As we see the economy recover, it would not have escaped anybody’s attention that jobs are being advertised everywhere. Lorry drivers earning in excess of £37k per year starting salary, with a £1,500 bonus for taking up the job, unlimited overtime and nobody spitting in your face or throwing excrement over you. Warehouse operatives earning £15 per hour for a 35-hour week. Staff leaving to work as train guards on a basic salary of £29k per year. Some taking a level transfer to the Border Force and seeing a salary rise of £6-10k per year. Even when you compare other public-sector workforces, we cannot compete – with a police constable earning £41k per year after only seven years in the job and a firefighter earning £24k as a trainee rising to £32k when they become competent.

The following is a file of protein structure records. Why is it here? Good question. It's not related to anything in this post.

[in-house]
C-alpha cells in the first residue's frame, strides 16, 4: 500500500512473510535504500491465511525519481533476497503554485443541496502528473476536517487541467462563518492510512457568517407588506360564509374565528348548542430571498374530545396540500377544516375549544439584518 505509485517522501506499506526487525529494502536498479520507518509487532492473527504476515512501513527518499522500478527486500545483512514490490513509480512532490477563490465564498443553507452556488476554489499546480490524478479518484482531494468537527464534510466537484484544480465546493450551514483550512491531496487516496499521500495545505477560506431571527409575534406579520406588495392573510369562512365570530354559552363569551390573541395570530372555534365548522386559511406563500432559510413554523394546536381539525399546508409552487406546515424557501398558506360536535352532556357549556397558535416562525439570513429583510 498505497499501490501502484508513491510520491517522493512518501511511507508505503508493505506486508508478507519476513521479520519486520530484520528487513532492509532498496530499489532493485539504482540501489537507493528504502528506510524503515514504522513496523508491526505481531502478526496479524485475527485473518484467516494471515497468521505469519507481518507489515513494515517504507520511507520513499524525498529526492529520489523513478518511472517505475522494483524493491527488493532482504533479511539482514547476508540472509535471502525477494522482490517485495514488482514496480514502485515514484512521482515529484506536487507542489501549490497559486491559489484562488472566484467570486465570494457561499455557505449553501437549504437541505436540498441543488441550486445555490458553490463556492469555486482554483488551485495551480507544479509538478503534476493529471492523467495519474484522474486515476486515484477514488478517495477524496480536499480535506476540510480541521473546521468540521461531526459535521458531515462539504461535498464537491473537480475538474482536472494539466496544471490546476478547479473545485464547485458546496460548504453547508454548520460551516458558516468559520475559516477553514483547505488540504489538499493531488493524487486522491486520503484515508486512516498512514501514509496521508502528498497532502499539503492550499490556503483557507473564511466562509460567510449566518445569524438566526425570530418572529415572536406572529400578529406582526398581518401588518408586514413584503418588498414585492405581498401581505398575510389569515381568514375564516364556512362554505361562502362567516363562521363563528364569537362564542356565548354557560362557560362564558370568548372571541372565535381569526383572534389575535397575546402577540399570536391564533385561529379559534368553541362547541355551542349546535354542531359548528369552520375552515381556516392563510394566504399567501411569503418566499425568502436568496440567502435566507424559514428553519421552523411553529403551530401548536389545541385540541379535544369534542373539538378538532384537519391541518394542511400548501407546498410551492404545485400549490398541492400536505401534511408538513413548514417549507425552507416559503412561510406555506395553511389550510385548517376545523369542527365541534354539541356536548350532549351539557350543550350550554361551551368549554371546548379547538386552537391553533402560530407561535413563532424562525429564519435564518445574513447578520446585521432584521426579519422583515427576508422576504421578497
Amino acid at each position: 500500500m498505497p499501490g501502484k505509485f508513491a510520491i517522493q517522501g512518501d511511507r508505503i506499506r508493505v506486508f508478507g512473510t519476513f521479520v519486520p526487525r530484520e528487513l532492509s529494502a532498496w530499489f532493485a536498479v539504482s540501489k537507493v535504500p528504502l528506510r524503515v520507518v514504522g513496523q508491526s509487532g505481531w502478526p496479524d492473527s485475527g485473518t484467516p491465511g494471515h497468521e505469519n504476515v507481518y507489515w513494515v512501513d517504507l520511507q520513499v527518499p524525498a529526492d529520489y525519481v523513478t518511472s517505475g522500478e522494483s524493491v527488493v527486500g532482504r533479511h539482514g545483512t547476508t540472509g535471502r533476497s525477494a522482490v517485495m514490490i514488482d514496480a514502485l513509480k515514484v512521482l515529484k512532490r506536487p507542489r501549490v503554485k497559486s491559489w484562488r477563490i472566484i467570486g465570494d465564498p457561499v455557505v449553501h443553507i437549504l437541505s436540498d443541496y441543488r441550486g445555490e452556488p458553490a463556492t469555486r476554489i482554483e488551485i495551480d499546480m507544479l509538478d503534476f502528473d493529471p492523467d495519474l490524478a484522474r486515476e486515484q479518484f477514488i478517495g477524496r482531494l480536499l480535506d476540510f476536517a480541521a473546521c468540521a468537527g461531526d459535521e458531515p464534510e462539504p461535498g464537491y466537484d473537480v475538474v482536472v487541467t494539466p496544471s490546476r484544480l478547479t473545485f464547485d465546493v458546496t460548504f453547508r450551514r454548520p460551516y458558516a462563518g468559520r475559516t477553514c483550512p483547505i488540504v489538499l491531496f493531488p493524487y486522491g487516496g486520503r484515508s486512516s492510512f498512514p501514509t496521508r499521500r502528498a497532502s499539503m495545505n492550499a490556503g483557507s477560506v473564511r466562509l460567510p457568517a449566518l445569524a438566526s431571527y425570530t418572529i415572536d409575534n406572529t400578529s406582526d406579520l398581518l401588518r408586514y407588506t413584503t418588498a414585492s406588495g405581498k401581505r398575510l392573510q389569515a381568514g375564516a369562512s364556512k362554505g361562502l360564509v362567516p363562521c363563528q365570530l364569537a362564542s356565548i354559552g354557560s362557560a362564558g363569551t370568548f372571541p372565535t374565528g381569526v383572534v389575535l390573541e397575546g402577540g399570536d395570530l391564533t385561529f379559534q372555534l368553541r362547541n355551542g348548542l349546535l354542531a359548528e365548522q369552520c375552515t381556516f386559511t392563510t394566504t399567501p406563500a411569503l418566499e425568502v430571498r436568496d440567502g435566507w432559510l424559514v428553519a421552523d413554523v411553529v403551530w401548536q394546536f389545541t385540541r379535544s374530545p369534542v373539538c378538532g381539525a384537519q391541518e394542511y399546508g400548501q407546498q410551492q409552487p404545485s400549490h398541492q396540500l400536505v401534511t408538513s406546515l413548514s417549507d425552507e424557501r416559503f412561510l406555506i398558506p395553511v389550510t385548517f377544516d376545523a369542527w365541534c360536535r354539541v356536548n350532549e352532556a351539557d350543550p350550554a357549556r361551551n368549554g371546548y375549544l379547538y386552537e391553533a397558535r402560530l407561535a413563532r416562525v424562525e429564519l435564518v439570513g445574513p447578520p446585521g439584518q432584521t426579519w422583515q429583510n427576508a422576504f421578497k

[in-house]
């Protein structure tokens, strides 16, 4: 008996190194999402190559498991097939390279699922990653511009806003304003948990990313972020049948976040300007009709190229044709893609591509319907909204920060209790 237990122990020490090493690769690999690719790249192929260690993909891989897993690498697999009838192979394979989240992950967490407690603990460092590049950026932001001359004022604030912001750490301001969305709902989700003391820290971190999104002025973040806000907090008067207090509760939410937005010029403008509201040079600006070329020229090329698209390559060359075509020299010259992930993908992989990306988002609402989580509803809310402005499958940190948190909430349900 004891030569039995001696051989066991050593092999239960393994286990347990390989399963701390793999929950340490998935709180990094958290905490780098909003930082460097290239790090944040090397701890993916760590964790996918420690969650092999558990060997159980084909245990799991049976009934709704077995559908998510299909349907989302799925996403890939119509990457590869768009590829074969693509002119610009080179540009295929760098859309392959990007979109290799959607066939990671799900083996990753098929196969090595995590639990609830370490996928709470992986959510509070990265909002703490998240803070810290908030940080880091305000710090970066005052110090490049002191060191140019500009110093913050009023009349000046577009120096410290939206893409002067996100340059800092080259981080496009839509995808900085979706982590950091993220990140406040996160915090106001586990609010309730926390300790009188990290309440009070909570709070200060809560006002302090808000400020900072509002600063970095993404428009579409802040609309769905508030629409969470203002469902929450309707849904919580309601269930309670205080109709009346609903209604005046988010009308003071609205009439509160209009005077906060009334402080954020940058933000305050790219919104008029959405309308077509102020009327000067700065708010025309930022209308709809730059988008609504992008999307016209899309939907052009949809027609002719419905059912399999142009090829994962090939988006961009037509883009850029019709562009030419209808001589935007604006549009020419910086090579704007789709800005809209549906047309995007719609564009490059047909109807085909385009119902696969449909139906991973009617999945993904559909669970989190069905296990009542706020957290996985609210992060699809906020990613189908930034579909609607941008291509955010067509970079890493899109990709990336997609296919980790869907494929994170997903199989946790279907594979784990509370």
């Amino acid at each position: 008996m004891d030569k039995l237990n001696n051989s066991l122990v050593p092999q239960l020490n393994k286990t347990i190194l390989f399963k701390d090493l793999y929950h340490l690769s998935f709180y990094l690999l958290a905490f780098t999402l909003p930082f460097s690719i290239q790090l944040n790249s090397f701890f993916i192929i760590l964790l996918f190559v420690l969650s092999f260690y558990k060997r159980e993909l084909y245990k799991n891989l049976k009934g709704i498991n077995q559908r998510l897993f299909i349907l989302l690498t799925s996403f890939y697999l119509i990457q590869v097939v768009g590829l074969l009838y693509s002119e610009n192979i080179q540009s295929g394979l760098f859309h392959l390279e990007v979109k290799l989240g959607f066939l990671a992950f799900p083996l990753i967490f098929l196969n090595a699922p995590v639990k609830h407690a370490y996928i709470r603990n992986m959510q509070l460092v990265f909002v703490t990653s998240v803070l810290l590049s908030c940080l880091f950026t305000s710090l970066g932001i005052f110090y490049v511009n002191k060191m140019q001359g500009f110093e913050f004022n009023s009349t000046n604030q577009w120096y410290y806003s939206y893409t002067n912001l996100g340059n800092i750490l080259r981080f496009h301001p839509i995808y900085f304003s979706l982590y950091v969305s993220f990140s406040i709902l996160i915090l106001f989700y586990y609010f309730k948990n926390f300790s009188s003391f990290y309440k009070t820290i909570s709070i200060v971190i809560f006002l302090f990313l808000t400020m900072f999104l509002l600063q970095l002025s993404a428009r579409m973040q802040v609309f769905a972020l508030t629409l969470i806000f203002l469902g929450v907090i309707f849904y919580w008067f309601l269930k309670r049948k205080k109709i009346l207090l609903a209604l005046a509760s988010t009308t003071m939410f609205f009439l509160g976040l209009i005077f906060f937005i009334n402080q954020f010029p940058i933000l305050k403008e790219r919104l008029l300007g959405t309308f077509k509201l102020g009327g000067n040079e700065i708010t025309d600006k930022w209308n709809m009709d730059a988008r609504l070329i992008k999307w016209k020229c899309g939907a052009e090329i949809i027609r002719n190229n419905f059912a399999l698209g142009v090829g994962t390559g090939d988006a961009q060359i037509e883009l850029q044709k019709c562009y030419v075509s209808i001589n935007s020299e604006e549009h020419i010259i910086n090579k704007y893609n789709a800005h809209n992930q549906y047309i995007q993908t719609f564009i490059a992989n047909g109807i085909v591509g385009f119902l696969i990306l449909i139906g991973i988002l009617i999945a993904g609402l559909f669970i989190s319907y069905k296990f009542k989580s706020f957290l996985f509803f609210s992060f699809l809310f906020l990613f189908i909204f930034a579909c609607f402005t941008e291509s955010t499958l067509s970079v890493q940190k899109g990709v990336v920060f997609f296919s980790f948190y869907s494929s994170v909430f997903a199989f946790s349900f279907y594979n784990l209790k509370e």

Compare this to a new recruit prison officer, who if they worked their basic 37-hour contract would pick up only £19,731 rising to £23,144, which includes an additional 17% for the unsocial hours’ element. This salary rises to £24,427 if they agree to a 39-hour week including the unsocial hours element. For OSG grades, it’s even worse. They start on £17,855 rising to £21,855 for a 39-week including unsocial hours, the issue being OSGs work more unsocial hours than any of us! On top of this, we now have an unrealistic retirement age of 68, which means an 18-year-old recruit would spend 50 years on the landings before they could retire. Is it any wonder staff are leaving in their droves?